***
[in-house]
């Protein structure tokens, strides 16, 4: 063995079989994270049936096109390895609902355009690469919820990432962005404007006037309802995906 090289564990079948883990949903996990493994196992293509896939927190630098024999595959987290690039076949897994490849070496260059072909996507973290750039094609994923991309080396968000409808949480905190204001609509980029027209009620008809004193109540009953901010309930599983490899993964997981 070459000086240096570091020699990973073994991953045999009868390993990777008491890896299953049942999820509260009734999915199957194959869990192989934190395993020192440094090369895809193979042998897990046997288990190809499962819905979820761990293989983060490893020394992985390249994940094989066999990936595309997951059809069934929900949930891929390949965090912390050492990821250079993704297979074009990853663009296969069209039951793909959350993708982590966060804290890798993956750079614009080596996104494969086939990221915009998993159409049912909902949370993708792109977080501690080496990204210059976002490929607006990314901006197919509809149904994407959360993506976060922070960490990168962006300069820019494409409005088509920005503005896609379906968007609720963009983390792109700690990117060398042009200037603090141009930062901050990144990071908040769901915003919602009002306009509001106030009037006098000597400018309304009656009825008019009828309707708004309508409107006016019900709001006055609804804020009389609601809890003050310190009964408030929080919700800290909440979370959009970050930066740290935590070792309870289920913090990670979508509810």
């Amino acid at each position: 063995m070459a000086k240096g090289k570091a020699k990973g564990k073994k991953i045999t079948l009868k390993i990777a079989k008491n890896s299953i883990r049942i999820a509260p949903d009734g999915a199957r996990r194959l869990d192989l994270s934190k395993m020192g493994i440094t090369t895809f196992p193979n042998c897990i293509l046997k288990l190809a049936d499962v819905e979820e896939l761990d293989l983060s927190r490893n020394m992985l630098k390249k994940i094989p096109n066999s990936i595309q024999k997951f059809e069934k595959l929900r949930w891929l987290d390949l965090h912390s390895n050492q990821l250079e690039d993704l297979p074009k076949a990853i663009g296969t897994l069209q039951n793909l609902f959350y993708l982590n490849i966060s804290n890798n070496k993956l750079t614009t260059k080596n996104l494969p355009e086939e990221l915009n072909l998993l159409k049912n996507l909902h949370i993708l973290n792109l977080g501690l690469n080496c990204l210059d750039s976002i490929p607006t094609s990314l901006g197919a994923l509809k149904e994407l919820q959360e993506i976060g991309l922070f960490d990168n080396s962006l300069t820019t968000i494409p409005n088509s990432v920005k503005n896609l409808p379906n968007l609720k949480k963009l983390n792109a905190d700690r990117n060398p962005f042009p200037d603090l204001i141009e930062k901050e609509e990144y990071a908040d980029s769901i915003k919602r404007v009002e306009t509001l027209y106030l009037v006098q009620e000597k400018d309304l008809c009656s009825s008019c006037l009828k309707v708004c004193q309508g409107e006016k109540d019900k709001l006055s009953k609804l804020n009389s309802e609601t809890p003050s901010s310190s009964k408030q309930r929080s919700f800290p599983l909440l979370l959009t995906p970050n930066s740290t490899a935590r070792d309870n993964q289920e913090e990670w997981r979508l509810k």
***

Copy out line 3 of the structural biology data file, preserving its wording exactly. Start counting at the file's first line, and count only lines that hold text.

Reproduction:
């Amino acid at each position: 063995m070459a000086k240096g090289k570091a020699k990973g564990k073994k991953i045999t079948l009868k390993i990777a079989k008491n890896s299953i883990r049942i999820a509260p949903d009734g999915a199957r996990r194959l869990d192989l994270s934190k395993m020192g493994i440094t090369t895809f196992p193979n042998c897990i293509l046997k288990l190809a049936d499962v819905e979820e896939l761990d293989l983060s927190r490893n020394m992985l630098k390249k994940i094989p096109n066999s990936i595309q024999k997951f059809e069934k595959l929900r949930w891929l987290d390949l965090h912390s390895n050492q990821l250079e690039d993704l297979p074009k076949a990853i663009g296969t897994l069209q039951n793909l609902f959350y993708l982590n490849i966060s804290n890798n070496k993956l750079t614009t260059k080596n996104l494969p355009e086939e990221l915009n072909l998993l159409k049912n996507l909902h949370i993708l973290n792109l977080g501690l690469n080496c990204l210059d750039s976002i490929p607006t094609s990314l901006g197919a994923l509809k149904e994407l919820q959360e993506i976060g991309l922070f960490d990168n080396s962006l300069t820019t968000i494409p409005n088509s990432v920005k503005n896609l409808p379906n968007l609720k949480k963009l983390n792109a905190d700690r990117n060398p962005f042009p200037d603090l204001i141009e930062k901050e609509e990144y990071a908040d980029s769901i915003k919602r404007v009002e306009t509001l027209y106030l009037v006098q009620e000597k400018d309304l008809c009656s009825s008019c006037l009828k309707v708004c004193q309508g409107e006016k109540d019900k709001l006055s009953k609804l804020n009389s309802e609601t809890p003050s901010s310190s009964k408030q309930r929080s919700f800290p599983l909440l979370l959009t995906p970050n930066s740290t490899a935590r070792d309870n993964q289920e913090e990670w997981r979508l509810k």